I was bamboozled


I was tricked

TRANSLATION

bamboozle = beschwindeln, hereinlegen, tricksen, übers Ohr hauen; verwirren

STATISTICS

IN THE PRESS

Nobody knows "fake news" better than Alan Abel.

He pretty much invented it. The man has spent much of his 80-some years finding outrageously strange and clever ways to BAMBOOZLE the media.

In 1959, when he was a young man, Abel founded the Society for Indecency to Naked Animals. The group’s slogan:

"A nude horse is a rude horse."

The organization, which declared it a matter of moralistic urgency to make dogs and horses and other animals wear pants, was a joke, but the Today show (among other media outlets) took the bait.

Newsweek

Did you
know?

bamboozle
verb

1. to deceive or get the better of (someone) by trickery, flattery, or the like

2. to perplex; mystify; confound

3. to practice trickery, deception, or the like

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ORIGIN

Bamboozle is one of those words that has been occupying etymologists for over 300 years.

One thing we do know is that it was originally considered "low language," at least among such defenders of the language as British satirist Jonathan Swift, who hoped (and predicted) that it would quickly fade from the English lexicon.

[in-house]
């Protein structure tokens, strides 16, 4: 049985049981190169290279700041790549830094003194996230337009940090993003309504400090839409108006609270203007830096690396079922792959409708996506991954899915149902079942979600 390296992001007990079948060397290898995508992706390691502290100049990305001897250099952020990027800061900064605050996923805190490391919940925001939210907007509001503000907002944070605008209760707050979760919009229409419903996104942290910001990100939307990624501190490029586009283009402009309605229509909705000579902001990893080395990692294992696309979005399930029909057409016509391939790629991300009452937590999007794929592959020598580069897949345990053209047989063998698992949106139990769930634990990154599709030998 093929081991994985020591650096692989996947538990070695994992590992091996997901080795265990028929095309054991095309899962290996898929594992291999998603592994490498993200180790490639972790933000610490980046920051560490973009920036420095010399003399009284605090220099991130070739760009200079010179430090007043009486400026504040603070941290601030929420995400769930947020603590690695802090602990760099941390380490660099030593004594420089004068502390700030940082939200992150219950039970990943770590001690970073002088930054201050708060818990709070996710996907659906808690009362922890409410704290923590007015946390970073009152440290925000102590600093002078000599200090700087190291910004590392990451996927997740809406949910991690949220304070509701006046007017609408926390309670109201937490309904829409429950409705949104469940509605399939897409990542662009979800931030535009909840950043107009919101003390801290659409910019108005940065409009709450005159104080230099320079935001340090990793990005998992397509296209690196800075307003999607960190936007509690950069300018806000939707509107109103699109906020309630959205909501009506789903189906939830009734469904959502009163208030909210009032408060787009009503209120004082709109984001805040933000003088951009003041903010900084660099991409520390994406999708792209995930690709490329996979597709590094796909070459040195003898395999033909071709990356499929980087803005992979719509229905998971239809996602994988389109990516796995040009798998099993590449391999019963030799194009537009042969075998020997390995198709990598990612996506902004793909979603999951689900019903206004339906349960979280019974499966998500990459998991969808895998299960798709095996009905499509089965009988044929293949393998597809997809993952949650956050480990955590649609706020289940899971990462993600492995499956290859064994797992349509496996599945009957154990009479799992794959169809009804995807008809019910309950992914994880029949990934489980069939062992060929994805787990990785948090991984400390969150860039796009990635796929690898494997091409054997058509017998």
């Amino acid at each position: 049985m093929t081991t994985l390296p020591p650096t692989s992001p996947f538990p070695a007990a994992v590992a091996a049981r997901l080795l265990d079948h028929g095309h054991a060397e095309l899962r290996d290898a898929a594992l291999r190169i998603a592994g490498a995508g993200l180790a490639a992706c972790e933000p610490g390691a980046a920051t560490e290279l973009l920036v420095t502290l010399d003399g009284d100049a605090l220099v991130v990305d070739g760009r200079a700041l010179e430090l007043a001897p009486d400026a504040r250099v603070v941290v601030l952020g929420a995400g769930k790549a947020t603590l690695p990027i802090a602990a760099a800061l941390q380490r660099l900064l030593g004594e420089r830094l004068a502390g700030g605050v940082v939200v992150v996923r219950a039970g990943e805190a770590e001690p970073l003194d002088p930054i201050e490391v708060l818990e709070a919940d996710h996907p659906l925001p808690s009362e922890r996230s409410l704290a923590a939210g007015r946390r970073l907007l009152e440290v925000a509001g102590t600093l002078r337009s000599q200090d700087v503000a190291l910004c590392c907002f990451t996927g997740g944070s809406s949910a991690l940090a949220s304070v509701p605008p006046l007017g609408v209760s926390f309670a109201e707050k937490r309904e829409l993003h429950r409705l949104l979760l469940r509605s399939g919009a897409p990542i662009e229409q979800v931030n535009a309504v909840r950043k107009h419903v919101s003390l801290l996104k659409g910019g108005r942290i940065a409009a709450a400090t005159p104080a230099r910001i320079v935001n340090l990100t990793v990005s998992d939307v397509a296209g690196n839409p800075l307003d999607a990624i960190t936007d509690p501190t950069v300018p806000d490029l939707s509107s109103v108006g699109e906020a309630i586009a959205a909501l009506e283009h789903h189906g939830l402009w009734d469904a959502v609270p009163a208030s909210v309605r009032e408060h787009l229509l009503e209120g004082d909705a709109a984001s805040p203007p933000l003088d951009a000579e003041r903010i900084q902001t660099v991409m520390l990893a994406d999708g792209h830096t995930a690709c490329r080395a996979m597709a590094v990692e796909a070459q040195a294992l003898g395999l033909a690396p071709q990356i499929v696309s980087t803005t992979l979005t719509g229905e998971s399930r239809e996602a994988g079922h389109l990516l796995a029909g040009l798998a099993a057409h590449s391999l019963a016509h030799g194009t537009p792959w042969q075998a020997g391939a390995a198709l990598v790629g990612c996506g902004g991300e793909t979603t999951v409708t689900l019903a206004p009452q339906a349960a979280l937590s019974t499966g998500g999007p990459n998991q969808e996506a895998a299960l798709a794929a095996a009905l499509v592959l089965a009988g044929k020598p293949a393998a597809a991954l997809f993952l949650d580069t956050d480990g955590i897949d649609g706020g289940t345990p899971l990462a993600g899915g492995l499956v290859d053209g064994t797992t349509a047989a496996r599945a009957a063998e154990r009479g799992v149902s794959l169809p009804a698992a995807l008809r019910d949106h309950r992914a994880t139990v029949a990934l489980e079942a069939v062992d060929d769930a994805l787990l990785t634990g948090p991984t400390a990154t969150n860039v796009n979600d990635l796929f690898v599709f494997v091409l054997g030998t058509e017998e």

The early meaning of bamboozle "to deceive by trickery," leads some to believe that it arose among the criminals of the underworld.

By 1712, it had also acquired the sense "to perplex; mystify." It is not known for certain, but this sense might have emerged under the influence of the Scottish word bumbaze (or bombaze), meaning "to confuse," which is similar in both sound and meaning.

Given the befuddling qualities of alcohol, it's not too surprising to find that, in the 1800's, bamboozle showed up on college campuses as a slang term for "drunk."

Far from sliding into obscurity, bamboozle today has left its lowly roots behind and found a secure place in the lexicon of standard English. Its very longevity stands as a reminder that you can't predict or enforce the fate of a word.

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SYNONYMS

Bamboozling is such a popular pastime that English is full of words concerned with trickery, deception, and confusion:

baffle, bamboozle, beat, befog, beguile, bewilder, bilk, bleed, bunco, burn, chisel, dumbfound, con, confound, cozen, cross, deceive, defraud, delude, diddle, do, double deal, double-cross, dupe, fast talk, finagle, fleece, flimflam, fudge, gouge, gyp, hoodwink, hose, milk, mislead, mystify, perplex, ream, rip off, rook, rope in, sandbag, scam, screw, shaft, short, skin, stiff, sucker, swindle, take, take in, take out, trick, two-time, victimise

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START AN OWAD CONVERSATION TODAY

"Hey Juergen, did you notice yesterday that over 60% of OWAD readers were bamboozled into choosing the wrong definition of 'to keep a tally'?"

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